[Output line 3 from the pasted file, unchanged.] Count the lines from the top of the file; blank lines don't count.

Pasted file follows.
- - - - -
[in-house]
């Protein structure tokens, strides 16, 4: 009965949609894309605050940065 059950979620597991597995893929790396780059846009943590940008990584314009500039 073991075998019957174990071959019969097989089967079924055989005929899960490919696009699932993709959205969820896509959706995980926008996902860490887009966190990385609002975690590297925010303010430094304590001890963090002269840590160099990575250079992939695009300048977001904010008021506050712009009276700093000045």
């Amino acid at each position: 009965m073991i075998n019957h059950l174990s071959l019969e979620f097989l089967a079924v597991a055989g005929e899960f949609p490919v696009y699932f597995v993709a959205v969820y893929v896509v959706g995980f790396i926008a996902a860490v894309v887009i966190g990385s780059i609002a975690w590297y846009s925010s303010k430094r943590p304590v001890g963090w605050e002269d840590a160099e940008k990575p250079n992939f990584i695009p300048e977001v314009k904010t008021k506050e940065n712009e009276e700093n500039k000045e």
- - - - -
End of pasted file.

């Amino acid at each position: 009965m073991i075998n019957h059950l174990s071959l019969e979620f097989l089967a079924v597991a055989g005929e899960f949609p490919v696009y699932f597995v993709a959205v969820y893929v896509v959706g995980f790396i926008a996902a860490v894309v887009i966190g990385s780059i609002a975690w590297y846009s925010s303010k430094r943590p304590v001890g963090w605050e002269d840590a160099e940008k990575p250079n992939f990584i695009p300048e977001v314009k904010t008021k506050e940065n712009e009276e700093n500039k000045e």